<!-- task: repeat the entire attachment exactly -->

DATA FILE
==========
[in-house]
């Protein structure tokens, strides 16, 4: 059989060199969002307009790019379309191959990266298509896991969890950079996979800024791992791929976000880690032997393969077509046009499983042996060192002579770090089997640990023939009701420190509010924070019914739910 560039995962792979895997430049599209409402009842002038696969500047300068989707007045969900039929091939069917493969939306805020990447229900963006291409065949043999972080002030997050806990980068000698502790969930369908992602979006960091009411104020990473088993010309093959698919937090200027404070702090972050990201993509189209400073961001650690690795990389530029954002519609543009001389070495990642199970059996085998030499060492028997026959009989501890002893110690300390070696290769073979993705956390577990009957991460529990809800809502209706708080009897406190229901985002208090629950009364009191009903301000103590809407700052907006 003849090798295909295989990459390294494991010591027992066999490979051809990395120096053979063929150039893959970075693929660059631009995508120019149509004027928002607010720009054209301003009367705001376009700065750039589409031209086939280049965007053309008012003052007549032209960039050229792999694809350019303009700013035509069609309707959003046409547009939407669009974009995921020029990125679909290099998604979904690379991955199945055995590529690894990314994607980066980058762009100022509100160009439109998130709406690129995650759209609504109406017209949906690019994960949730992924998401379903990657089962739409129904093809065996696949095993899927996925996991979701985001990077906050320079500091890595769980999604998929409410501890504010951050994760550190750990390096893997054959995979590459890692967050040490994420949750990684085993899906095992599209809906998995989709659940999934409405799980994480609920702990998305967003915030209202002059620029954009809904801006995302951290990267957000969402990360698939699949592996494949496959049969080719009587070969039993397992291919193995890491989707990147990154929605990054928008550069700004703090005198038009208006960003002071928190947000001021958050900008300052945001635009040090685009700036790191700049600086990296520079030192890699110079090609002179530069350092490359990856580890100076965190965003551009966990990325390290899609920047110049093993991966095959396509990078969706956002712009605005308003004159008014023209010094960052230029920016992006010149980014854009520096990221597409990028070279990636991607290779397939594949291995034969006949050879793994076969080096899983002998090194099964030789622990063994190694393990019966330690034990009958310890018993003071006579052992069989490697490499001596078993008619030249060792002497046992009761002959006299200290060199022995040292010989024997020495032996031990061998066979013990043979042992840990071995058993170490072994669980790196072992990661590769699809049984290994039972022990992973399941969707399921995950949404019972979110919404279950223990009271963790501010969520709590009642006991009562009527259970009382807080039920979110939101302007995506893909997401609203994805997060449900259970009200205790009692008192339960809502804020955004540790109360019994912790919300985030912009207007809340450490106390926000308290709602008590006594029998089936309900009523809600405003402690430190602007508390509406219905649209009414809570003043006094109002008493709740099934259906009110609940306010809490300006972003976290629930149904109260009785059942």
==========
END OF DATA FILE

[in-house]
């Protein structure tokens, strides 16, 4: 059989060199969002307009790019379309191959990266298509896991969890950079996979800024791992791929976000880690032997393969077509046009499983042996060192002579770090089997640990023939009701420190509010924070019914739910 560039995962792979895997430049599209409402009842002038696969500047300068989707007045969900039929091939069917493969939306805020990447229900963006291409065949043999972080002030997050806990980068000698502790969930369908992602979006960091009411104020990473088993010309093959698919937090200027404070702090972050990201993509189209400073961001650690690795990389530029954002519609543009001389070495990642199970059996085998030499060492028997026959009989501890002893110690300390070696290769073979993705956390577990009957991460529990809800809502209706708080009897406190229901985002208090629950009364009191009903301000103590809407700052907006 003849090798295909295989990459390294494991010591027992066999490979051809990395120096053979063929150039893959970075693929660059631009995508120019149509004027928002607010720009054209301003009367705001376009700065750039589409031209086939280049965007053309008012003052007549032209960039050229792999694809350019303009700013035509069609309707959003046409547009939407669009974009995921020029990125679909290099998604979904690379991955199945055995590529690894990314994607980066980058762009100022509100160009439109998130709406690129995650759209609504109406017209949906690019994960949730992924998401379903990657089962739409129904093809065996696949095993899927996925996991979701985001990077906050320079500091890595769980999604998929409410501890504010951050994760550190750990390096893997054959995979590459890692967050040490994420949750990684085993899906095992599209809906998995989709659940999934409405799980994480609920702990998305967003915030209202002059620029954009809904801006995302951290990267957000969402990360698939699949592996494949496959049969080719009587070969039993397992291919193995890491989707990147990154929605990054928008550069700004703090005198038009208006960003002071928190947000001021958050900008300052945001635009040090685009700036790191700049600086990296520079030192890699110079090609002179530069350092490359990856580890100076965190965003551009966990990325390290899609920047110049093993991966095959396509990078969706956002712009605005308003004159008014023209010094960052230029920016992006010149980014854009520096990221597409990028070279990636991607290779397939594949291995034969006949050879793994076969080096899983002998090194099964030789622990063994190694393990019966330690034990009958310890018993003071006579052992069989490697490499001596078993008619030249060792002497046992009761002959006299200290060199022995040292010989024997020495032996031990061998066979013990043979042992840990071995058993170490072994669980790196072992990661590769699809049984290994039972022990992973399941969707399921995950949404019972979110919404279950223990009271963790501010969520709590009642006991009562009527259970009382807080039920979110939101302007995506893909997401609203994805997060449900259970009200205790009692008192339960809502804020955004540790109360019994912790919300985030912009207007809340450490106390926000308290709602008590006594029998089936309900009523809600405003402690430190602007508390509406219905649209009414809570003043006094109002008493709740099934259906009110609940306010809490300006972003976290629930149904109260009785059942």